In this series of short essays, I’ll revisit my chapter in Eric Tucker’s Working Disasters: the politics of recognition and response, in which I argued that the three waves of coal mine regulation identified by Tucker corresponded to three styles of reporting miners’ actions as the root cause of fatal accidents in Nova Scotian mines.

During the first wave of regulation, 1830-1879, governments simply tried to make the mining companies pay them some royalties. Second-wave regulation, from 1880 to 1969, saw governments playing catch-up with other kinds of social welfare programming, with weak direct regulation by the state. Finally, third-wave regulation—from 1970 on—has involved some form of joint regulation where the government, companies and employees (unions, where they’re organized) share responsibility for keeping a workplace safe.

In my next essays, I’ll explore the ways in which responsibility for coal mine disasters, in each wave of regulation, is attributed to the miners, and often to the miners alone. For now, let me end with a list of the disasters witnessed in this province and a consideration (my own) of their material causes:

In some ways, there is very little mystery about the material cause of coal mine disasters. The tunnels of a coal mine can collapse in a “fall” or even heave in a “bump.” Methane gas can creep out of the mine’s porous rock walls, accumulating in nooks and crannies undisturbed by flowing air where the gas then ignites or explodes. Gas explosions produce noxious gasses. Sometimes a gas explosion will shake coal dust into the air then ignite it in a second gunshot-like blast. Fires can start in coal dust and rage in the pit. (Dodd, in Tucker, Eric. Working Disasters. Routledge, 20161205. VitalBook file.)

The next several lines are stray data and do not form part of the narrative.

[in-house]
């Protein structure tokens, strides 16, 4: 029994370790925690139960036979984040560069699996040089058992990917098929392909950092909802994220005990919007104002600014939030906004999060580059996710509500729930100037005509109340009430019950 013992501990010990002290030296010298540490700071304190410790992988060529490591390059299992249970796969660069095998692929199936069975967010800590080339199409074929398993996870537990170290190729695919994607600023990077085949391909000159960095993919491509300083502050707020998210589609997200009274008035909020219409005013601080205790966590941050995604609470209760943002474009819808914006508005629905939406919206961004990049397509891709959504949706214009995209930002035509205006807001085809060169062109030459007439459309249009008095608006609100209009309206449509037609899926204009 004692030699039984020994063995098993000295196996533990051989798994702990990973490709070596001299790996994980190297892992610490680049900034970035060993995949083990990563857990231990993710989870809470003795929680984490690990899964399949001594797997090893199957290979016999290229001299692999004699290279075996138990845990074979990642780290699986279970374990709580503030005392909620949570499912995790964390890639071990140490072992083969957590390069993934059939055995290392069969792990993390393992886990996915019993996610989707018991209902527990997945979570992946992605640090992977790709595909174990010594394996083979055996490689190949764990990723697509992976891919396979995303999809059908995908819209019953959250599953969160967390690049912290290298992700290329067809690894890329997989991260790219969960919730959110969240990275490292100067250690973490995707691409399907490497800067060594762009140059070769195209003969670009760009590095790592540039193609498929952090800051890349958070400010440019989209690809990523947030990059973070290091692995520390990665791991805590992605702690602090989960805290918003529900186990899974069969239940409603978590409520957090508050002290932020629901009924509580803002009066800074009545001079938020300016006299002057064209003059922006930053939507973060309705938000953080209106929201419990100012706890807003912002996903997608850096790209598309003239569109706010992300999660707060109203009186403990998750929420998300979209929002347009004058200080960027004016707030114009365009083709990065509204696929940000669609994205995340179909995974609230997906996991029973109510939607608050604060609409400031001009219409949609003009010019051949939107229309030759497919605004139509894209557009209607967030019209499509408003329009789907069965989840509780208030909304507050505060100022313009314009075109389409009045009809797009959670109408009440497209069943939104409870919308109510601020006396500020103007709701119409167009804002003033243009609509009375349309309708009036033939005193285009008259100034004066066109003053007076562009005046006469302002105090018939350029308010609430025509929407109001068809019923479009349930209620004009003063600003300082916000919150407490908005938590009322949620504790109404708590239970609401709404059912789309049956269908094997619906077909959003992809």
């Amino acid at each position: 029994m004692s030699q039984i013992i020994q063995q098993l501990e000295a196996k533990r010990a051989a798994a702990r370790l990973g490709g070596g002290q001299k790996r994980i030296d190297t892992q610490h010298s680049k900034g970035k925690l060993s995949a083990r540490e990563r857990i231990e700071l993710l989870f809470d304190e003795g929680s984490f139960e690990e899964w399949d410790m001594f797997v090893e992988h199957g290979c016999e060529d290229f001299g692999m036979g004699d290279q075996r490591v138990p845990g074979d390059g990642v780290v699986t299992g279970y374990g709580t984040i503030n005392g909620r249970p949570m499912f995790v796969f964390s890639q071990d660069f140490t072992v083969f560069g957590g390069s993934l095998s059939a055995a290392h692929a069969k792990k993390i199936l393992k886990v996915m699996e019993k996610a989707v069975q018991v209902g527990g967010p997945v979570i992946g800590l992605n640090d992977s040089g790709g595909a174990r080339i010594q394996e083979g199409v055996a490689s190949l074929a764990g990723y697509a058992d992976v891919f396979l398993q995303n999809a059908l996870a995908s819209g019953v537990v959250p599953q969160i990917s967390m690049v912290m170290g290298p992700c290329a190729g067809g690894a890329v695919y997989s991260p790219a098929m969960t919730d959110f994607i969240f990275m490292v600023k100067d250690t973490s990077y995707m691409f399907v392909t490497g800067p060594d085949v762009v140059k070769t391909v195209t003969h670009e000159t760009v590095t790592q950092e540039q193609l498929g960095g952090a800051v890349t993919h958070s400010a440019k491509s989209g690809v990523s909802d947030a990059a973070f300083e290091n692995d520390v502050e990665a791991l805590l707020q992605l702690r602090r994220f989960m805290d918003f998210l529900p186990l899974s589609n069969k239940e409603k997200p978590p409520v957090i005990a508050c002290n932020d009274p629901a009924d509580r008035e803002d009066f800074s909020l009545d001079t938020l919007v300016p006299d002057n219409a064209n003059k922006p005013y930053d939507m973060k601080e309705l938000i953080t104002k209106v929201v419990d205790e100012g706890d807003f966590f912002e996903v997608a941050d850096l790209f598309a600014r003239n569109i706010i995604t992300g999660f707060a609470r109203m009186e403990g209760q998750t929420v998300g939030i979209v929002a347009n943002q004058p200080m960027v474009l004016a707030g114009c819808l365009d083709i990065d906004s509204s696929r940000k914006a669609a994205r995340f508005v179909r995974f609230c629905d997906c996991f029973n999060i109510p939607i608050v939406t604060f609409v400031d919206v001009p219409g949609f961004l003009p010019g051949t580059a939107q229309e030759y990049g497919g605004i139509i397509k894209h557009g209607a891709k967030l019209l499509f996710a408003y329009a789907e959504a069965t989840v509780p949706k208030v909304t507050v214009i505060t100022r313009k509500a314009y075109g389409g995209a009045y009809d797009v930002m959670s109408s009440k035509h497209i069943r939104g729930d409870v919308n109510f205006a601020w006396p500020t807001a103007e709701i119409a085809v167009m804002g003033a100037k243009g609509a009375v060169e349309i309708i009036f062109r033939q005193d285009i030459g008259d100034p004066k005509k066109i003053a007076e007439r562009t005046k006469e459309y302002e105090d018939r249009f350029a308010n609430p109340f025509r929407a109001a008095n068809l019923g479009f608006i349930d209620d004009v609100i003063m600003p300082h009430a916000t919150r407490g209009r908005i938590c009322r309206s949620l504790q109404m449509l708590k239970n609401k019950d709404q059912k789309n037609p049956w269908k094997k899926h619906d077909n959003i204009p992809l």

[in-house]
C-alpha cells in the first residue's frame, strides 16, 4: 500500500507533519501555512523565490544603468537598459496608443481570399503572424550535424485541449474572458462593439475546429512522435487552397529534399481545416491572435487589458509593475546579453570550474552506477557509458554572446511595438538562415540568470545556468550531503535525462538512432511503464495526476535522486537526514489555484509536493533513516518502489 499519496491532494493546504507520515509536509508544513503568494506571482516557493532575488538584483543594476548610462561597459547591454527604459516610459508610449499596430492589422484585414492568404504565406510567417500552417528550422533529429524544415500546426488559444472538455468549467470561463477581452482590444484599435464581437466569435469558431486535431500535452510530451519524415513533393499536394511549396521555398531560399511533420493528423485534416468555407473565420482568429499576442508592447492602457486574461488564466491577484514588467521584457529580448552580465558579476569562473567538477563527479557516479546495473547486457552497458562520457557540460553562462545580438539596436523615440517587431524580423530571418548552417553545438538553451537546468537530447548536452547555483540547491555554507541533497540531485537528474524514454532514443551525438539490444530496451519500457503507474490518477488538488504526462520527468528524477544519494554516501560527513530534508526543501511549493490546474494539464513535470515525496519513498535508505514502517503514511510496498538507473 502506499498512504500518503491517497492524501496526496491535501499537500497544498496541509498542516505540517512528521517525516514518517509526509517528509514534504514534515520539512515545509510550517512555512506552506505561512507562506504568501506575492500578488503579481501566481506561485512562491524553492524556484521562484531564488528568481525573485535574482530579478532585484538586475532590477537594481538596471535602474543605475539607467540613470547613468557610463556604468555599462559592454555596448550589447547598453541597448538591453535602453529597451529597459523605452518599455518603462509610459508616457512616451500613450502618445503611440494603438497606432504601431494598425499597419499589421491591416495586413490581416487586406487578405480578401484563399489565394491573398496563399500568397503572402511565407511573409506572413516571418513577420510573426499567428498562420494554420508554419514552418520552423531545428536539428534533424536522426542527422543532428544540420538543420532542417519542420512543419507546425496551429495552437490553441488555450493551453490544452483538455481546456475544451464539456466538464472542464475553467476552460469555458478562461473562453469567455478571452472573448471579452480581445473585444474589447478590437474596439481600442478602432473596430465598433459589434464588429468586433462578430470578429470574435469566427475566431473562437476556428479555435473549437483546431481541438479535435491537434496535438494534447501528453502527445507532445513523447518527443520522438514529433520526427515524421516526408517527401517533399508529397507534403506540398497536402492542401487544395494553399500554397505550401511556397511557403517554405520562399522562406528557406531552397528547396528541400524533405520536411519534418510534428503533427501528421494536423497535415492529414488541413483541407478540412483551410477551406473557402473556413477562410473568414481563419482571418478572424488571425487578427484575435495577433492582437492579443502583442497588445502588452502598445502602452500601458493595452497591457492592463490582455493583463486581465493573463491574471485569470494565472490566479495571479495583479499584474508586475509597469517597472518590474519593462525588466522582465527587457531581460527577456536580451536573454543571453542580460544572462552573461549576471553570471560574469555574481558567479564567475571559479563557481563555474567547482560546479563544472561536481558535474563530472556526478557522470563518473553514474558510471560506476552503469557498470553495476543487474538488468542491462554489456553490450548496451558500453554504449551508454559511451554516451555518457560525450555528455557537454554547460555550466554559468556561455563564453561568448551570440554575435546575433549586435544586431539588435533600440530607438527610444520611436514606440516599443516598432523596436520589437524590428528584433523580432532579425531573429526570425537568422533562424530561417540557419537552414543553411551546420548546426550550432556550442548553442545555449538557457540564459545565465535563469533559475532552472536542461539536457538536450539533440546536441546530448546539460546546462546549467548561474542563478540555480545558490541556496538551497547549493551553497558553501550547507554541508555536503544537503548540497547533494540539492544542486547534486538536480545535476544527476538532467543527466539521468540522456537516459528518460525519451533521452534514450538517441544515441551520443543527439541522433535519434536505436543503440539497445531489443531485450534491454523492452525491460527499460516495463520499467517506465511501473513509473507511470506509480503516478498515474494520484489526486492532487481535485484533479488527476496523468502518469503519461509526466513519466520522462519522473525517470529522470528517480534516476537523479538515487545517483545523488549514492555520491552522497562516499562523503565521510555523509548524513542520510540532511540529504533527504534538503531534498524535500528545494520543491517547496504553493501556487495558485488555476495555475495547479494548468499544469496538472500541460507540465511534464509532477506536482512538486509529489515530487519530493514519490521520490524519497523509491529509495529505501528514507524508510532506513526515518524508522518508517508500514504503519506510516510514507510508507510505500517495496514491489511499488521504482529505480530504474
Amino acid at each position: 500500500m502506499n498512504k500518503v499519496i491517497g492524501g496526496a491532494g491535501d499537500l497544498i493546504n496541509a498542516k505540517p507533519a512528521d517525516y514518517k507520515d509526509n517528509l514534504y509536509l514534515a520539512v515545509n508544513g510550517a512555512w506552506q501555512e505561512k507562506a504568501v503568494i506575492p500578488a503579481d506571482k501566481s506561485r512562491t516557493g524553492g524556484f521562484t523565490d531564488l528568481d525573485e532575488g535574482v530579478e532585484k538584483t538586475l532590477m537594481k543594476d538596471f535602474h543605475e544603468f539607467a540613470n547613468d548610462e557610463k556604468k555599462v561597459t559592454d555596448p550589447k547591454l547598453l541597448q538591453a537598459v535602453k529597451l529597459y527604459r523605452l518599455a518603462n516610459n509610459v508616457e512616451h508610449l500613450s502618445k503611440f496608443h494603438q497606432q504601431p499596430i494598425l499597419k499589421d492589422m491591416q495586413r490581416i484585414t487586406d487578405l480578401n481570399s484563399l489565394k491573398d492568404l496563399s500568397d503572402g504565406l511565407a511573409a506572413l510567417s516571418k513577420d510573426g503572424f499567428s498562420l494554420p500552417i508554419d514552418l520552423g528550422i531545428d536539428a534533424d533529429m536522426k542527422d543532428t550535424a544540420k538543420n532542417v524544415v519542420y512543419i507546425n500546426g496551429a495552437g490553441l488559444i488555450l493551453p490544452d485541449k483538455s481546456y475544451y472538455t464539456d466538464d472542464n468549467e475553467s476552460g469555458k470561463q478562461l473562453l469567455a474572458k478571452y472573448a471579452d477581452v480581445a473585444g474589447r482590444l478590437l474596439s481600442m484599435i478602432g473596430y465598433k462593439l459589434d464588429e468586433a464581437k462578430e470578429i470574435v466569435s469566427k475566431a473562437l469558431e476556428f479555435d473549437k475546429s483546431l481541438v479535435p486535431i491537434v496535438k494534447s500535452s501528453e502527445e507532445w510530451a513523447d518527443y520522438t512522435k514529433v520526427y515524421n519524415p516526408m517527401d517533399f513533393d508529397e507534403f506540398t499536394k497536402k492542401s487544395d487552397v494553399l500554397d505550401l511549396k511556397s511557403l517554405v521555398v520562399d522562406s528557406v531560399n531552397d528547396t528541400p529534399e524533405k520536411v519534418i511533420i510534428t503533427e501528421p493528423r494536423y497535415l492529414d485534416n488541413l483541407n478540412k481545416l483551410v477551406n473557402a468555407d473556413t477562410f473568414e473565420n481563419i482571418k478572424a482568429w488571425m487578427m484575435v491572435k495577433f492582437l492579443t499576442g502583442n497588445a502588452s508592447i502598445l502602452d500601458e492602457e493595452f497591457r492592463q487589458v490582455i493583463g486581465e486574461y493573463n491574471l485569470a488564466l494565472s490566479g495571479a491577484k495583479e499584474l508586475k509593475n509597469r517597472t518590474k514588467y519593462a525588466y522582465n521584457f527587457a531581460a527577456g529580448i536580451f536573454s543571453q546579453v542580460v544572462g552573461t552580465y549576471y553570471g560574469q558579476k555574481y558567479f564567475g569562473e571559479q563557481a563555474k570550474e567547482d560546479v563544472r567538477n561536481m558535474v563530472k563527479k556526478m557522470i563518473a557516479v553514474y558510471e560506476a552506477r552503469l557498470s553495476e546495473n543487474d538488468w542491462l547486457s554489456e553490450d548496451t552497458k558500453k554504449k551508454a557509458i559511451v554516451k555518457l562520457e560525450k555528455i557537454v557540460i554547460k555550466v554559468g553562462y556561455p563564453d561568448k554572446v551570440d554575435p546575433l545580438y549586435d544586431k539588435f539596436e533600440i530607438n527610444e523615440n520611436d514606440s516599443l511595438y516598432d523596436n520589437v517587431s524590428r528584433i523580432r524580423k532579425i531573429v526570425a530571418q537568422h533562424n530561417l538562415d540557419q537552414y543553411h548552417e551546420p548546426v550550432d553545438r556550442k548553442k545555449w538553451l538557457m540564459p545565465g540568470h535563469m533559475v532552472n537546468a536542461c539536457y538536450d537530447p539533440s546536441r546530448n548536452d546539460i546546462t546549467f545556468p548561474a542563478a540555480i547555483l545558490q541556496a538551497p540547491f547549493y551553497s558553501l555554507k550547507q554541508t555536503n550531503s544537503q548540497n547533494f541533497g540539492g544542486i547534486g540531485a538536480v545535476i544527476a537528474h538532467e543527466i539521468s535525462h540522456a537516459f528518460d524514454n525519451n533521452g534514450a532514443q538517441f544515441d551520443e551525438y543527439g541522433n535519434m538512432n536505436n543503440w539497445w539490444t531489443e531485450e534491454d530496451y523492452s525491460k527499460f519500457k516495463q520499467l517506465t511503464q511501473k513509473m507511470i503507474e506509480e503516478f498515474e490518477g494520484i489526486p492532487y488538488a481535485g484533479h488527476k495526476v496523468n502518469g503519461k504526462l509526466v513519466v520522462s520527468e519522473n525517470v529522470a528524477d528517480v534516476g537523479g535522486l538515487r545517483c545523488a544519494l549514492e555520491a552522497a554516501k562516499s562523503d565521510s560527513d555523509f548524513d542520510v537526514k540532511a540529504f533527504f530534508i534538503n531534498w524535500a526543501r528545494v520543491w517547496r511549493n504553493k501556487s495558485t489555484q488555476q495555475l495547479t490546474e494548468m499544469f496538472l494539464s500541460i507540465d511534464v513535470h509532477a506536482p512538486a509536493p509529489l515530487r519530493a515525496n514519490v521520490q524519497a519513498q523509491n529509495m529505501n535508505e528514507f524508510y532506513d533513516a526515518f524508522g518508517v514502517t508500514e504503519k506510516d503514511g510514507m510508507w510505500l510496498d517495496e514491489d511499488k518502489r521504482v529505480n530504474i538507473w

As I hope we will see, the “real” cause of this history of carnage is political: when a public doesn’t care enough to make its governments regulate workplaces, the profit-drive of business breaks lives and communities.

first draeger crew formed in North America; the crew was formed at the No. 2 and No. 9 collieries, Glace Bay. Front row: John Joe MacNeil, Mr. Fergie, Norman MacKenzie. Middle row: Dan "Storey" MacDonald, Joe Campbell, Thomas Turner, James MacMahon, ?, Roddie "Heenan" MacDonald, Matt MacAdam, Dan MacGillivary, Gilbert Darroch, Alex T. MacNeil, Mick Steele. Back row: Harry Miller, Vannie Nicholson, John MacLean, John Robinson, Dan W. "Kink" McDonald, ?, ? Evan Prothero, ?. (Source: Beaton Institute Digital Archiveshttps://beatoninstitute.com/

First draeger crew formed in North America; the crew was formed at the No. 2 and No. 9 collieries, Glace Bay. Front row: John Joe MacNeil, Mr. Fergie, Norman MacKenzie. Middle row: Dan “Storey” MacDonald, Joe Campbell, Thomas Turner, James MacMahon, ?, Roddie “Heenan” MacDonald, Matt MacAdam, Dan MacGillivary, Gilbert Darroch, Alex T. MacNeil, Mick Steele. Back row: Harry Miller, Vannie Nicholson, John MacLean, John Robinson, Dan W. “Kink” McDonald, ?, ? Evan Prothero, ?. (Source: Beaton Institute Digital Archives)

 

Nova Scotia Mining Disasters, 1873-1992

DatePlaceNumber KilledCause
1873Drummond, Pictou Co60Explosion of gas
1878Sydney Mines, CB6Explosion of gas
1880Albion, Pictou Co6Flood
1880Albion, Pictou Co44Explosion
1883Vale, Pictou Co7Explosion
1885Vale, Pictou Co13Explosion
1891Springhill No. 1, Colchester125Explosion
1899Caledonia, CB10 Explosion
1905Reserve Mines, CB5Explosion
1905Dominion No. 2, CB4Explosion
1908Port Hood, CB10Explosion
1914Drummond, Pictou Co7 Boiler explosion
1917Dominion No. 12, CB65Explosion
1918Allan Mine, Pictou Co88Explosion
1924Allan Mine, Pictou Co4Explosion
1924Inverness No. 1, CB4Roof fall
1930Victoria, CB7 Explosion
1931Victoria, CB6Explosion
1932Maple Leaf No. 4, Colchester5Explosion
1935Allan Mine, Pictou Co7 Explosion
1938Princess, Glace Bay, CB21Cable break, rake
1943Dominion No. 2, CB4Men fell
1952McGregor, Pictou Co19Explosion
1952Dominion No. 20, CB7Explosion
1954Springhill No. 2, Colchester5Bump
1956Springhill No. 4, Colchester39Explosion
1958Springhill No 2, Colchester75Bump
1979Devco No. 26, CB12Explosion
1992Westray, Pictou Co.26Explosion

 

 

 

Susan Dodd

 

Susan Dodd is an associate professor of Humanities at the University of King’s College in Halifax. She is the author of The Ocean Ranger: remaking the promise of oil (Fernwood, 2012), and co-editor (with Neil Robertson) of Unity of Opposites? Hegel and Canadian Political Thought (University of Toronto Press, forthcoming).